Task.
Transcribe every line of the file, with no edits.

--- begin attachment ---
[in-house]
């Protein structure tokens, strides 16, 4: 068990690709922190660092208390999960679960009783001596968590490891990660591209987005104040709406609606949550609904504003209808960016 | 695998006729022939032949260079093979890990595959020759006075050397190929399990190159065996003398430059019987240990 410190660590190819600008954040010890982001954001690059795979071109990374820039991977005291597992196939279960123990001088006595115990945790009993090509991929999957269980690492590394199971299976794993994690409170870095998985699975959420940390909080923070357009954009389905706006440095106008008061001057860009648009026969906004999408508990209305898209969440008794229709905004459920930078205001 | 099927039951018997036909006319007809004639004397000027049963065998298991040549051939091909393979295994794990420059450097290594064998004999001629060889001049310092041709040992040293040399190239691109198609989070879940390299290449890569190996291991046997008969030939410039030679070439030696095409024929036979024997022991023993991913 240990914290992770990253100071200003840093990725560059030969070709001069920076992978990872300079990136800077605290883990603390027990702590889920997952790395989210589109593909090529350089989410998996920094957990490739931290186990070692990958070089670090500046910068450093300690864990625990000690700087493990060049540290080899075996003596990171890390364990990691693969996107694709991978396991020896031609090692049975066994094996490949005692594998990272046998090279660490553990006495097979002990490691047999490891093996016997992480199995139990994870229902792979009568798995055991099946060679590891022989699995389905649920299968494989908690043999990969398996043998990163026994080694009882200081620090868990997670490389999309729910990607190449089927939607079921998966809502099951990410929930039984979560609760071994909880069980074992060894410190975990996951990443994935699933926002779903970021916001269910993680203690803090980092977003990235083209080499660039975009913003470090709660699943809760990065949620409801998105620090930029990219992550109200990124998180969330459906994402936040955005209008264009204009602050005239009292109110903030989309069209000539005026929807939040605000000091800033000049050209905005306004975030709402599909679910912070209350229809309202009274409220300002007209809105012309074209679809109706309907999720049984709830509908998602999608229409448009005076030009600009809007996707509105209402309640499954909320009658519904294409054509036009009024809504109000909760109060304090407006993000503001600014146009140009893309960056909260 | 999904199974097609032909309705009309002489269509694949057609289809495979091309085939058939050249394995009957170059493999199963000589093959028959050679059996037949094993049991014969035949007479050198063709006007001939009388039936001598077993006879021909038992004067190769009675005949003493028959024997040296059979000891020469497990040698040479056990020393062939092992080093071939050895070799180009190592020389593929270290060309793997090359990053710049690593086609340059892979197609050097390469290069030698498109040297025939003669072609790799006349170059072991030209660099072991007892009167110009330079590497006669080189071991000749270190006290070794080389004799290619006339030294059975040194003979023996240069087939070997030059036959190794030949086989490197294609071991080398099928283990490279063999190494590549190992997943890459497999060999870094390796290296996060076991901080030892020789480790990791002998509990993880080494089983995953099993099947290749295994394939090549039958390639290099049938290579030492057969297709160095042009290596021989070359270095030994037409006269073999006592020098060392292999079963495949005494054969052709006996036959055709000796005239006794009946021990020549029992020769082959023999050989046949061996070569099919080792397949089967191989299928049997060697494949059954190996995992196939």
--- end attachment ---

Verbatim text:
[in-house]
């Protein structure tokens, strides 16, 4: 068990690709922190660092208390999960679960009783001596968590490891990660591209987005104040709406609606949550609904504003209808960016 | 695998006729022939032949260079093979890990595959020759006075050397190929399990190159065996003398430059019987240990 410190660590190819600008954040010890982001954001690059795979071109990374820039991977005291597992196939279960123990001088006595115990945790009993090509991929999957269980690492590394199971299976794993994690409170870095998985699975959420940390909080923070357009954009389905706006440095106008008061001057860009648009026969906004999408508990209305898209969440008794229709905004459920930078205001 | 099927039951018997036909006319007809004639004397000027049963065998298991040549051939091909393979295994794990420059450097290594064998004999001629060889001049310092041709040992040293040399190239691109198609989070879940390299290449890569190996291991046997008969030939410039030679070439030696095409024929036979024997022991023993991913 240990914290992770990253100071200003840093990725560059030969070709001069920076992978990872300079990136800077605290883990603390027990702590889920997952790395989210589109593909090529350089989410998996920094957990490739931290186990070692990958070089670090500046910068450093300690864990625990000690700087493990060049540290080899075996003596990171890390364990990691693969996107694709991978396991020896031609090692049975066994094996490949005692594998990272046998090279660490553990006495097979002990490691047999490891093996016997992480199995139990994870229902792979009568798995055991099946060679590891022989699995389905649920299968494989908690043999990969398996043998990163026994080694009882200081620090868990997670490389999309729910990607190449089927939607079921998966809502099951990410929930039984979560609760071994909880069980074992060894410190975990996951990443994935699933926002779903970021916001269910993680203690803090980092977003990235083209080499660039975009913003470090709660699943809760990065949620409801998105620090930029990219992550109200990124998180969330459906994402936040955005209008264009204009602050005239009292109110903030989309069209000539005026929807939040605000000091800033000049050209905005306004975030709402599909679910912070209350229809309202009274409220300002007209809105012309074209679809109706309907999720049984709830509908998602999608229409448009005076030009600009809007996707509105209402309640499954909320009658519904294409054509036009009024809504109000909760109060304090407006993000503001600014146009140009893309960056909260 | 999904199974097609032909309705009309002489269509694949057609289809495979091309085939058939050249394995009957170059493999199963000589093959028959050679059996037949094993049991014969035949007479050198063709006007001939009388039936001598077993006879021909038992004067190769009675005949003493028959024997040296059979000891020469497990040698040479056990020393062939092992080093071939050895070799180009190592020389593929270290060309793997090359990053710049690593086609340059892979197609050097390469290069030698498109040297025939003669072609790799006349170059072991030209660099072991007892009167110009330079590497006669080189071991000749270190006290070794080389004799290619006339030294059975040194003979023996240069087939070997030059036959190794030949086989490197294609071991080398099928283990490279063999190494590549190992997943890459497999060999870094390796290296996060076991901080030892020789480790990791002998509990993880080494089983995953099993099947290749295994394939090549039958390639290099049938290579030492057969297709160095042009290596021989070359270095030994037409006269073999006592020098060392292999079963495949005494054969052709006996036959055709000796005239006794009946021990020549029992020769082959023999050989046949061996070569099919080792397949089967191989299928049997060697494949059954190996995992196939």